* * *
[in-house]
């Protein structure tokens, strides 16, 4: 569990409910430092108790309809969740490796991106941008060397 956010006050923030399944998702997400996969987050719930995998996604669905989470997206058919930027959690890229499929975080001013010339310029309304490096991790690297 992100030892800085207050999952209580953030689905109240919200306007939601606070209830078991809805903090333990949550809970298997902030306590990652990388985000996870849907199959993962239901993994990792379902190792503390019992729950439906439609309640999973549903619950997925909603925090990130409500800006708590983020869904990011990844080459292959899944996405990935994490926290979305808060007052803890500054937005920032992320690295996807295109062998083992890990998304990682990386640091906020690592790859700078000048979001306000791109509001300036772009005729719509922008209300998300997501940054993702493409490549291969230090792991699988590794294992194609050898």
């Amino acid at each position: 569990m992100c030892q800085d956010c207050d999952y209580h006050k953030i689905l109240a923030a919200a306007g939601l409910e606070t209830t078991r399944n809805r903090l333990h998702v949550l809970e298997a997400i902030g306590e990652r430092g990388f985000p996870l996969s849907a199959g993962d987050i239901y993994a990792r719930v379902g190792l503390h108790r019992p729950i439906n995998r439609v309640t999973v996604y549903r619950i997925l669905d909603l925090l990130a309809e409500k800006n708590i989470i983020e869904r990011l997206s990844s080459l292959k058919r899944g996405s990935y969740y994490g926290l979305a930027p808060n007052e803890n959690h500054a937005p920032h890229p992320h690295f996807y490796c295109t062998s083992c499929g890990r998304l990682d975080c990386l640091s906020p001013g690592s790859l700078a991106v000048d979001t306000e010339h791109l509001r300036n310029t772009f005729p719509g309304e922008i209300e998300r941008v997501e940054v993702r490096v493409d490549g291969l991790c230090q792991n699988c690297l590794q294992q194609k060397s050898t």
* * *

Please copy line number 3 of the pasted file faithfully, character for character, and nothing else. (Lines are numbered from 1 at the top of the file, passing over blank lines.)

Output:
């Amino acid at each position: 569990m992100c030892q800085d956010c207050d999952y209580h006050k953030i689905l109240a923030a919200a306007g939601l409910e606070t209830t078991r399944n809805r903090l333990h998702v949550l809970e298997a997400i902030g306590e990652r430092g990388f985000p996870l996969s849907a199959g993962d987050i239901y993994a990792r719930v379902g190792l503390h108790r019992p729950i439906n995998r439609v309640t999973v996604y549903r619950i997925l669905d909603l925090l990130a309809e409500k800006n708590i989470i983020e869904r990011l997206s990844s080459l292959k058919r899944g996405s990935y969740y994490g926290l979305a930027p808060n007052e803890n959690h500054a937005p920032h890229p992320h690295f996807y490796c295109t062998s083992c499929g890990r998304l990682d975080c990386l640091s906020p001013g690592s790859l700078a991106v000048d979001t306000e010339h791109l509001r300036n310029t772009f005729p719509g309304e922008i209300e998300r941008v997501e940054v993702r490096v493409d490549g291969l991790c230090q792991n699988c690297l590794q294992q194609k060397s050898t």